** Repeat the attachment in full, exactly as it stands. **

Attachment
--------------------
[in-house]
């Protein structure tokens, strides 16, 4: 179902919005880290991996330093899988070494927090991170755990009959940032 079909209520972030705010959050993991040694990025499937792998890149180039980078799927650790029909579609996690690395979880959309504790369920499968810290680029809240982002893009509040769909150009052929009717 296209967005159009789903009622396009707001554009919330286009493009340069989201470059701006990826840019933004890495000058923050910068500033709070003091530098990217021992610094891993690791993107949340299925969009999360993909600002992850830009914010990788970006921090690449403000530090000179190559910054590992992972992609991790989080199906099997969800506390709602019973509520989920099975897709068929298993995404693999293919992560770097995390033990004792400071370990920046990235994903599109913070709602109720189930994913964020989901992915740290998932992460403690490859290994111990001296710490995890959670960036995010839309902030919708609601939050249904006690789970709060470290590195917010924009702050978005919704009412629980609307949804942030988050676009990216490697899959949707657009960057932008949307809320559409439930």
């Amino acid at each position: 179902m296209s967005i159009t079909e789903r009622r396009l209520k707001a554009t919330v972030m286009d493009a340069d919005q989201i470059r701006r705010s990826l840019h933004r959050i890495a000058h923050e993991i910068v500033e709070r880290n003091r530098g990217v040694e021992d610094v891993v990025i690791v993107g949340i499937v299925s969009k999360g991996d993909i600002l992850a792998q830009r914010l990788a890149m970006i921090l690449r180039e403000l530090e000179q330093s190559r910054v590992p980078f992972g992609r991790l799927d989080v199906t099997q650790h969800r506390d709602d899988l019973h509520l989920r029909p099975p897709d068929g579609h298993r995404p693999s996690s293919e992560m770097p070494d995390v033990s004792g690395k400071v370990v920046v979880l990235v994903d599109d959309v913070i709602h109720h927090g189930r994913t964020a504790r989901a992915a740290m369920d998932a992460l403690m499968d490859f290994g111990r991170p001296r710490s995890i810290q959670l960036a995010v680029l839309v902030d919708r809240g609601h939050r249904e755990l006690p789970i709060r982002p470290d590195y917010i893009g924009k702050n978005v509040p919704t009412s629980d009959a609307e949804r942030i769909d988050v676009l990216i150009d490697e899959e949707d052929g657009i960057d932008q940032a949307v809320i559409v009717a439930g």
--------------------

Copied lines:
[in-house]
């Protein structure tokens, strides 16, 4: 179902919005880290991996330093899988070494927090991170755990009959940032 079909209520972030705010959050993991040694990025499937792998890149180039980078799927650790029909579609996690690395979880959309504790369920499968810290680029809240982002893009509040769909150009052929009717 296209967005159009789903009622396009707001554009919330286009493009340069989201470059701006990826840019933004890495000058923050910068500033709070003091530098990217021992610094891993690791993107949340299925969009999360993909600002992850830009914010990788970006921090690449403000530090000179190559910054590992992972992609991790989080199906099997969800506390709602019973509520989920099975897709068929298993995404693999293919992560770097995390033990004792400071370990920046990235994903599109913070709602109720189930994913964020989901992915740290998932992460403690490859290994111990001296710490995890959670960036995010839309902030919708609601939050249904006690789970709060470290590195917010924009702050978005919704009412629980609307949804942030988050676009990216490697899959949707657009960057932008949307809320559409439930």
């Amino acid at each position: 179902m296209s967005i159009t079909e789903r009622r396009l209520k707001a554009t919330v972030m286009d493009a340069d919005q989201i470059r701006r705010s990826l840019h933004r959050i890495a000058h923050e993991i910068v500033e709070r880290n003091r530098g990217v040694e021992d610094v891993v990025i690791v993107g949340i499937v299925s969009k999360g991996d993909i600002l992850a792998q830009r914010l990788a890149m970006i921090l690449r180039e403000l530090e000179q330093s190559r910054v590992p980078f992972g992609r991790l799927d989080v199906t099997q650790h969800r506390d709602d899988l019973h509520l989920r029909p099975p897709d068929g579609h298993r995404p693999s996690s293919e992560m770097p070494d995390v033990s004792g690395k400071v370990v920046v979880l990235v994903d599109d959309v913070i709602h109720h927090g189930r994913t964020a504790r989901a992915a740290m369920d998932a992460l403690m499968d490859f290994g111990r991170p001296r710490s995890i810290q959670l960036a995010v680029l839309v902030d919708r809240g609601h939050r249904e755990l006690p789970i709060r982002p470290d590195y917010i893009g924009k702050n978005v509040p919704t009412s629980d009959a609307e949804r942030i769909d988050v676009l990216i150009d490697e899959e949707d052929g657009i960057d932008q940032a949307v809320i559409v009717a439930g």